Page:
Jordanless NBA To Give it a Go

Jordanless NBA To Give it a Go

February 5, 1999

   On Jan. 21, the NBA announced that its 204-day lockout, which nearly had led to the cancellation of the season, was over. It announced later that day that it would be the first sports league to release its master schedule on the Internet.

When the schedule was posted, the league recorded 449,000 visits to its website, nba.com, breaking its single-day usage record other than for the NBA Finals. According to league technowizards, there also were more than 2.7 million page views that day. (In other words, once people saw the schedule, they went to other areas on the site. Or vice versa.)

The only time there were more visits to the site, the league said, was after Game 6 of the 1998 NBA Finals, when Michael Jordan, of the team formerly known as the world champion Bulls, hit the winning shot against Utah, which ended the series, the season, his career, and Chicago's run of titles.

No one can be sure if the massive number of visits to the website means there will be a concurrent number of visits to NBA arenas when the league officially opens its truncated 1998-99 season tonight in 12 locales. But you couldn't blame commissioner David Stern if he decided to change the league's marketing strategy from Madonna's "You Must Love Me" to Bob Seger's "Still the Same."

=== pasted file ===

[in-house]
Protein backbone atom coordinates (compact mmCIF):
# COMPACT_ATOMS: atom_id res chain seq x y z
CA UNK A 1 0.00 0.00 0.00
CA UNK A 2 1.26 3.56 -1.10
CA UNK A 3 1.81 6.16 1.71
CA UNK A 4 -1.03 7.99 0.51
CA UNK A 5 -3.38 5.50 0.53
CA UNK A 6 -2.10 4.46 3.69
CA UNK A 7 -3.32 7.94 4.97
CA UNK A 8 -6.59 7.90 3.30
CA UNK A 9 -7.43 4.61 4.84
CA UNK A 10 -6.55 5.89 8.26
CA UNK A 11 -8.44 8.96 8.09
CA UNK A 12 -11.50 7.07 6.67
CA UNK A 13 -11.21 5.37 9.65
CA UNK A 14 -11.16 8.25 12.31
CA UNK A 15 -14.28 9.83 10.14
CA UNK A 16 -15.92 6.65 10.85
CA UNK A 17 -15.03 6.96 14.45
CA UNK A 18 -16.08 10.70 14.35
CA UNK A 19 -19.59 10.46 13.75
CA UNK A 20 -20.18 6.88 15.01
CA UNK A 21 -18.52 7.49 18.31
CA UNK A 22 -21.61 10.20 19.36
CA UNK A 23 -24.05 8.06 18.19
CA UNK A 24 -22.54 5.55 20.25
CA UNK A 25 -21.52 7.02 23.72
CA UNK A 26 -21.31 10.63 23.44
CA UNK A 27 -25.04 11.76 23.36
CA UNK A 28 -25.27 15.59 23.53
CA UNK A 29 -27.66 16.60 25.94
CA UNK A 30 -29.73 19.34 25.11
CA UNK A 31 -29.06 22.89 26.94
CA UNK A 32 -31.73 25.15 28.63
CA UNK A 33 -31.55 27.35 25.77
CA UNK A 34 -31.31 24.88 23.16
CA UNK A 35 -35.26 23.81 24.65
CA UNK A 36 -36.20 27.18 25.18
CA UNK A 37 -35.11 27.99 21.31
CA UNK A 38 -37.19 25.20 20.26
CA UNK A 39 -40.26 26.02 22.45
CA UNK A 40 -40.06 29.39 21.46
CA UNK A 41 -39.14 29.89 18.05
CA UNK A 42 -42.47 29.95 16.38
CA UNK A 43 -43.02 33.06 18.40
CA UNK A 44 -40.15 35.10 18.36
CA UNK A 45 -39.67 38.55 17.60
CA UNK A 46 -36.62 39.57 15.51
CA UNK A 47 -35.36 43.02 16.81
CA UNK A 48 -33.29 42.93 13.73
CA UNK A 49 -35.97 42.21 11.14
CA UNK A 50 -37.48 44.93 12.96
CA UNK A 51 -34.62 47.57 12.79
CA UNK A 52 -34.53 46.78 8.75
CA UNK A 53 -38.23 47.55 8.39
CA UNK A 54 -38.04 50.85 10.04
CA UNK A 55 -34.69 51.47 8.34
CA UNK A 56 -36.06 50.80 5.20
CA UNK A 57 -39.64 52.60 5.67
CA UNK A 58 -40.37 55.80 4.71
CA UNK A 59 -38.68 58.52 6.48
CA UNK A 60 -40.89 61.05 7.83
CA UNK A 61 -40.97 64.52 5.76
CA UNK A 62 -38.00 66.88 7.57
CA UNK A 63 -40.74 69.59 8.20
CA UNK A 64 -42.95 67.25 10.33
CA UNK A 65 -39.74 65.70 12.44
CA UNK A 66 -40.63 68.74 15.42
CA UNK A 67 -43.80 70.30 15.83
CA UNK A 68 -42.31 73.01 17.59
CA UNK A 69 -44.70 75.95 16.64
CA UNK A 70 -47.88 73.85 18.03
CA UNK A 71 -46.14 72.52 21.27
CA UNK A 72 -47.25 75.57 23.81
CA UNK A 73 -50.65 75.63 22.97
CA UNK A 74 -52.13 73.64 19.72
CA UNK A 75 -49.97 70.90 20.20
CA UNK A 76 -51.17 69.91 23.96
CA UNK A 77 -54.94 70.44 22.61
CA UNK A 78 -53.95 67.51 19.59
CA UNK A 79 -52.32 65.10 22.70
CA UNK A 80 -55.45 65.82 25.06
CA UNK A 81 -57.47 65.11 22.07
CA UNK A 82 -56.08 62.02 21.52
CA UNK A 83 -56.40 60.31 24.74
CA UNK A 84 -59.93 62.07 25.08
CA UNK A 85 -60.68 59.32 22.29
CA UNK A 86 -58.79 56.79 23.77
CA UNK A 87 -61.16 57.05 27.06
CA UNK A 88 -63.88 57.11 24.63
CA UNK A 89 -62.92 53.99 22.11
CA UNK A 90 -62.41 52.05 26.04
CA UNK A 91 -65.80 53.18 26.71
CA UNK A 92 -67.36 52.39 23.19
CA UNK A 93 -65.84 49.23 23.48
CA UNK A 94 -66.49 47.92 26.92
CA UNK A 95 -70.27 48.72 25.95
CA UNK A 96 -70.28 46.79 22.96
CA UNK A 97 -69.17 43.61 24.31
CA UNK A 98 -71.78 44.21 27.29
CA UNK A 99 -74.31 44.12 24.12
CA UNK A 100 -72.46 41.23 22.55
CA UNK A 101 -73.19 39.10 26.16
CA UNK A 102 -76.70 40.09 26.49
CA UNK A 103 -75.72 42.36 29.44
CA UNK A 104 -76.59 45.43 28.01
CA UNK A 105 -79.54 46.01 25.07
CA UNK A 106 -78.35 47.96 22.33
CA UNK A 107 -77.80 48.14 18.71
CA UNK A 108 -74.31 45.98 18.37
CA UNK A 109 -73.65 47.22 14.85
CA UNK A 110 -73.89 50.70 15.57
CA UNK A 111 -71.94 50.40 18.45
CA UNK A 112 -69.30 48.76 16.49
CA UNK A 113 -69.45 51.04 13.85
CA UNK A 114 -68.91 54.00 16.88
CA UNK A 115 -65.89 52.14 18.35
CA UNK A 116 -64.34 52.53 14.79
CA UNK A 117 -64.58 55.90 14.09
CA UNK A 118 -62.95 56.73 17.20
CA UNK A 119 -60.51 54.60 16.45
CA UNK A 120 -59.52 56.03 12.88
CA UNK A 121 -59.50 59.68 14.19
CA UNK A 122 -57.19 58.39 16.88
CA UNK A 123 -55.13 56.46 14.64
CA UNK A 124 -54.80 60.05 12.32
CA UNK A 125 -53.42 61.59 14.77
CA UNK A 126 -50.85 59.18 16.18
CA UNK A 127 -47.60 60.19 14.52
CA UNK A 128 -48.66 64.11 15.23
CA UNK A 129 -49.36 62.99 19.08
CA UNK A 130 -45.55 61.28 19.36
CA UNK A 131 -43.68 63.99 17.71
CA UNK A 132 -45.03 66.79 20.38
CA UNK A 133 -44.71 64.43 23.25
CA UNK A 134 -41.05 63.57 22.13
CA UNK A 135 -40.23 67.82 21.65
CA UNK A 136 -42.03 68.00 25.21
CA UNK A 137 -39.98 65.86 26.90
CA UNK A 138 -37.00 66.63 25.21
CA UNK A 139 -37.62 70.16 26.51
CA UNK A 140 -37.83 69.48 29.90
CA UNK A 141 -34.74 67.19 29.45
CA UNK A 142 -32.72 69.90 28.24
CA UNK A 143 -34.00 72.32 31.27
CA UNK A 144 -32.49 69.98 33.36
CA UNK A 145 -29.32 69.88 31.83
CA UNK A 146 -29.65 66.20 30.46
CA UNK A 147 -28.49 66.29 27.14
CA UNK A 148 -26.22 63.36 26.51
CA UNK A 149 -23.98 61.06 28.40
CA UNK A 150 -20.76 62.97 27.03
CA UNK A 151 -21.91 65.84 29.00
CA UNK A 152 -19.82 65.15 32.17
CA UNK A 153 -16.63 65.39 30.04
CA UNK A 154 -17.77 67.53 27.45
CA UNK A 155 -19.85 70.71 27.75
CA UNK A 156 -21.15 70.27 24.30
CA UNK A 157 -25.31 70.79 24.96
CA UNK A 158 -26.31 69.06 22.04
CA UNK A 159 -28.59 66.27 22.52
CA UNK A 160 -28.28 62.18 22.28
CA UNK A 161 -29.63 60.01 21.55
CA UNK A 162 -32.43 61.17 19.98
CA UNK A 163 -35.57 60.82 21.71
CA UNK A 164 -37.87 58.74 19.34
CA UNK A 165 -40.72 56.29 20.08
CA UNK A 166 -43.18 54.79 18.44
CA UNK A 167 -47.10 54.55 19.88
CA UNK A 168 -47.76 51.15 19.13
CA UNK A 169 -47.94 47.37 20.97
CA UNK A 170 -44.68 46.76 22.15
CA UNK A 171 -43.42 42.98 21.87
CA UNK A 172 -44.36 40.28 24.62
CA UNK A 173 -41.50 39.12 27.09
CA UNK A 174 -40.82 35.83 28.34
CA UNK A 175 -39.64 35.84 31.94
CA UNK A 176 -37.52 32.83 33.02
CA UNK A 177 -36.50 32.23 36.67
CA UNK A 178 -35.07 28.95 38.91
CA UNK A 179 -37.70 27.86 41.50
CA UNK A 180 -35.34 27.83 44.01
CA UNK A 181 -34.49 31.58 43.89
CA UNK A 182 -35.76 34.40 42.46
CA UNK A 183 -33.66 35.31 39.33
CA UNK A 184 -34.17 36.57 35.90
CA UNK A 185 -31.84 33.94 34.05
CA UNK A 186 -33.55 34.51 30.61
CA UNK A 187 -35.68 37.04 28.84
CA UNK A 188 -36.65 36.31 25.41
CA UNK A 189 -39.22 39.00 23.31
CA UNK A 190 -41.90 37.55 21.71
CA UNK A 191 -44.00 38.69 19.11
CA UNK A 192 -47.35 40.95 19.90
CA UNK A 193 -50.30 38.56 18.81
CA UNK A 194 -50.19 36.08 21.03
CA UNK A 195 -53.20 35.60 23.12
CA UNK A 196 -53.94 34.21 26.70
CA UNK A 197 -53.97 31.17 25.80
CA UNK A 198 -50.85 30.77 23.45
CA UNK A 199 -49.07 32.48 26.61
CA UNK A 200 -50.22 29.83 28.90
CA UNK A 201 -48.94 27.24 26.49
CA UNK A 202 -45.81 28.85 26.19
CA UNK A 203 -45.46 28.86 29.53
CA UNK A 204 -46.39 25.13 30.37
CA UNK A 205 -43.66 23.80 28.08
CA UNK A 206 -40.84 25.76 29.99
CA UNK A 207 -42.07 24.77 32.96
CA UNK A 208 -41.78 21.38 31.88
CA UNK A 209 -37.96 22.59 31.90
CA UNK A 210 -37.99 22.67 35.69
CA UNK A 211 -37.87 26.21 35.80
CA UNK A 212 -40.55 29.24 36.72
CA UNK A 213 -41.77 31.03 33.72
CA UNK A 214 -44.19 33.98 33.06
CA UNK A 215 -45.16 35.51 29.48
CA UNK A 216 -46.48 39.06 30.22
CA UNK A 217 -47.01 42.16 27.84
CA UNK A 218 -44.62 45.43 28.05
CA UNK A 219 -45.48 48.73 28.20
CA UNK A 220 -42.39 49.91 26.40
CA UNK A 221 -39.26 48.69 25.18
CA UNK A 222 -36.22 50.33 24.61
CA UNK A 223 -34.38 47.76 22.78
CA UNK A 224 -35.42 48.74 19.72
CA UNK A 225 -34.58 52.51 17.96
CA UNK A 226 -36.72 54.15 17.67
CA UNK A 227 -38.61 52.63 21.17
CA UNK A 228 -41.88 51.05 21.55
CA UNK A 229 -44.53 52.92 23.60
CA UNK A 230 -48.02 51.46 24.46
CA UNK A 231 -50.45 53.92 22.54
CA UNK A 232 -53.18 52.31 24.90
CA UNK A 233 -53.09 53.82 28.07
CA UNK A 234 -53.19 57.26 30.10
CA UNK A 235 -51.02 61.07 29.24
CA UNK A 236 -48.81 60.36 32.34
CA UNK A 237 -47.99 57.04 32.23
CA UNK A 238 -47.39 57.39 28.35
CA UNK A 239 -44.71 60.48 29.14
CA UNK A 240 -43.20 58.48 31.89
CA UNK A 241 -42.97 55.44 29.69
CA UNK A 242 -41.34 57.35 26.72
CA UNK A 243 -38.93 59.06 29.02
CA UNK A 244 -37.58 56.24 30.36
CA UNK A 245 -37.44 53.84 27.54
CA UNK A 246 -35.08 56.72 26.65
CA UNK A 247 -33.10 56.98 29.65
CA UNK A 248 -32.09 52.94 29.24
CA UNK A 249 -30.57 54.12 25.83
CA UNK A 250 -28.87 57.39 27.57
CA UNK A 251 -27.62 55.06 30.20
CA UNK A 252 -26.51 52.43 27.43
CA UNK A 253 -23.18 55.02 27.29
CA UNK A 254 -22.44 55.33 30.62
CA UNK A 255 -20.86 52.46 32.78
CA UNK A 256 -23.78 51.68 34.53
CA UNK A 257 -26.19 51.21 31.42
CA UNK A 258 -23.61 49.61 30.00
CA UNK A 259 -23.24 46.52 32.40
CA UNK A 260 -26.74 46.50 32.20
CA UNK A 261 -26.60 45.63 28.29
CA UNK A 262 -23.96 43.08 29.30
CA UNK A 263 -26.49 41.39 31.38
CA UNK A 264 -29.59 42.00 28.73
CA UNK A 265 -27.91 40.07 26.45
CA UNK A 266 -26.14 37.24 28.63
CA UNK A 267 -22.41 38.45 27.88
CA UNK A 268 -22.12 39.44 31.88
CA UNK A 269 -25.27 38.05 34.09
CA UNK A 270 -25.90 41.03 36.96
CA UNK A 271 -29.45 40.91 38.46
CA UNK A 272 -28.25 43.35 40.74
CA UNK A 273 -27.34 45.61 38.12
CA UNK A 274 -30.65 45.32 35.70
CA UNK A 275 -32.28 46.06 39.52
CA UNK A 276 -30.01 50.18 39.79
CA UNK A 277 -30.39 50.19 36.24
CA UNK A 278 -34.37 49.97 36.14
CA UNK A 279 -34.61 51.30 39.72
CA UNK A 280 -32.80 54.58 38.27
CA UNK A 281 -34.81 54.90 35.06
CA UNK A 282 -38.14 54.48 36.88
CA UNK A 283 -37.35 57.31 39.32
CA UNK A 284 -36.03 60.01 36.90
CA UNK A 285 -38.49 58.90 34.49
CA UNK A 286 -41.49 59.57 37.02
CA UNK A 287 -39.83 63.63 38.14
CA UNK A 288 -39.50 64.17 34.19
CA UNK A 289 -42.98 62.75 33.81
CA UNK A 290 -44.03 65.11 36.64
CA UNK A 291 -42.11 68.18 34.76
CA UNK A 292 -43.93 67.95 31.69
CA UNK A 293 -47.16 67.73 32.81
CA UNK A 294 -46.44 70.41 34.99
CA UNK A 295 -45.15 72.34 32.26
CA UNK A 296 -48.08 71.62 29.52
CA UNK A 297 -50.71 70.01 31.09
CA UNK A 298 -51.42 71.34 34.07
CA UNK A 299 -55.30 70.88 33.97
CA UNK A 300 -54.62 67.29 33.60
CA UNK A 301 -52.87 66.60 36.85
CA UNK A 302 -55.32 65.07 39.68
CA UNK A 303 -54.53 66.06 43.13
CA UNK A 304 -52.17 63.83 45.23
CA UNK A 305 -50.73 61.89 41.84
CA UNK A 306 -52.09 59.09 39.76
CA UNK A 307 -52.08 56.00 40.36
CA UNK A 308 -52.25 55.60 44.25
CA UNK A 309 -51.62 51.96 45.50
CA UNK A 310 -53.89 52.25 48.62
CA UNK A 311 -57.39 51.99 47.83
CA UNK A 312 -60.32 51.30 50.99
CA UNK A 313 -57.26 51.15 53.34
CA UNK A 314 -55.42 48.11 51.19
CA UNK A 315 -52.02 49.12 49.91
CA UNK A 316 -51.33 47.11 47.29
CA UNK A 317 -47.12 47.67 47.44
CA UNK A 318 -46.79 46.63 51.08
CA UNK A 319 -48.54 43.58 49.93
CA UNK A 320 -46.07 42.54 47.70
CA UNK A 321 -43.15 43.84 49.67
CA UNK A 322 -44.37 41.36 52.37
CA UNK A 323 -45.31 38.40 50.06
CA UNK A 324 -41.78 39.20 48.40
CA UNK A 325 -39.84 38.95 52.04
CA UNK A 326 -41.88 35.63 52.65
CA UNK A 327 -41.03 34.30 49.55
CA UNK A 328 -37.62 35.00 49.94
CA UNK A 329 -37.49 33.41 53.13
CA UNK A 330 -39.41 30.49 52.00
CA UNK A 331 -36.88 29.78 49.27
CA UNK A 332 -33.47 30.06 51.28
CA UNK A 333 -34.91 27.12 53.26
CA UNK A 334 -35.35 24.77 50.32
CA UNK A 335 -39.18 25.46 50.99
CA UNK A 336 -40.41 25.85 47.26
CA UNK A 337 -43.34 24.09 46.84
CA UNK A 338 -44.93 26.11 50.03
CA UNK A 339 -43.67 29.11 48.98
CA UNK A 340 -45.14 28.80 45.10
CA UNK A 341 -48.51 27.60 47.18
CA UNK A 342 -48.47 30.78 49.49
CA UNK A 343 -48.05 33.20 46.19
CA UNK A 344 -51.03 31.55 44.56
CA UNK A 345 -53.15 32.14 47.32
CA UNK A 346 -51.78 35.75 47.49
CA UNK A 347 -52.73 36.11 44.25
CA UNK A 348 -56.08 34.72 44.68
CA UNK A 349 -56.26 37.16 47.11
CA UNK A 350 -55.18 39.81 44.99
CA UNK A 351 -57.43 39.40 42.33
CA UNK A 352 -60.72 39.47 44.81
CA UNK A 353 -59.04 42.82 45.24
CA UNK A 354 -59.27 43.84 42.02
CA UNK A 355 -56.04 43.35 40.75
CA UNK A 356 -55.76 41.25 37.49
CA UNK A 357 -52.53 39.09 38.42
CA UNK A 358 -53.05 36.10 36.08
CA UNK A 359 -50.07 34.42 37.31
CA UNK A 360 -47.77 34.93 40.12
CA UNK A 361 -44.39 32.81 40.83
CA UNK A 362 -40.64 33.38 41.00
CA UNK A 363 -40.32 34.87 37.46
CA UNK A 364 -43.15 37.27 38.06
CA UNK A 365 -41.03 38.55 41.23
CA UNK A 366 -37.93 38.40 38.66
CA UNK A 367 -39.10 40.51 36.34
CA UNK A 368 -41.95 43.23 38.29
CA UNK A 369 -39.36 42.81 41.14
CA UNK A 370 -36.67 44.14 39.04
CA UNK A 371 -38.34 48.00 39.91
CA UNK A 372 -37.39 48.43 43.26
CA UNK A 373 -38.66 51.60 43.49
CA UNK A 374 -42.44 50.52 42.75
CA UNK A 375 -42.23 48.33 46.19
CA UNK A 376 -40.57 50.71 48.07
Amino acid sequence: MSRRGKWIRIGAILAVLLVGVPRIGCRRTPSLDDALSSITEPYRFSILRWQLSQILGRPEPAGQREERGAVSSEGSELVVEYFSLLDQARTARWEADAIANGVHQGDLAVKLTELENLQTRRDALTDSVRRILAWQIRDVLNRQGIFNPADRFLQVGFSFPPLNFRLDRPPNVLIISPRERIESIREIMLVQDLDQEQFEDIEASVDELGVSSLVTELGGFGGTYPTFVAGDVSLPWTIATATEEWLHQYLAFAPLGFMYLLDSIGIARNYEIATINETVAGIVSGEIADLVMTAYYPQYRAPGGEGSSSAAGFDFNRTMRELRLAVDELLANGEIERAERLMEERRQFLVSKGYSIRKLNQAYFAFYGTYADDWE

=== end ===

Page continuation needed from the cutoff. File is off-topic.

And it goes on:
This season will be unlike any other. Fifty games have been compressed into 89 days. For the first time in almost two decades, teams will have to play three games in three nights. Houston, for instance, which has a Hall of Fame front line of 30-somethings Scottie Pippen, Charles Barkley, and Hakeem Olajuwon, has a stretch in which it plays at home, in Minnesota, and in New Jersey in three days.

"Man, what the hell were they thinking?" Barkley said recently. "I know for damned sure they weren't thinking of me. I can't play three games in three nights."

No one is immune from the vagaries of the schedule. The Celtics play a Friday night game in Portland and a game in Washington on Sunday afternoon. Yet they also have an entire week off (starting next Wednesday) and play only one Saturday in March and April. Denver has a stretch of eight games in 10 days, and Minnesota makes three West Coast visits in a space of 16 days. Miami will host the Celtics Tuesday after having played Sunday afternoon in New York and Monday night in Charlotte.

The schedule wasn't the only item of interest released Jan. 21. Trades became allowable on that day, and that kicked off a wild two-week flurry of player movement, resulting in the following:

- Pippen: He re-signed with the Bulls with the knowledge that he'd be traded to Houston, where he hopes to add a seventh ring.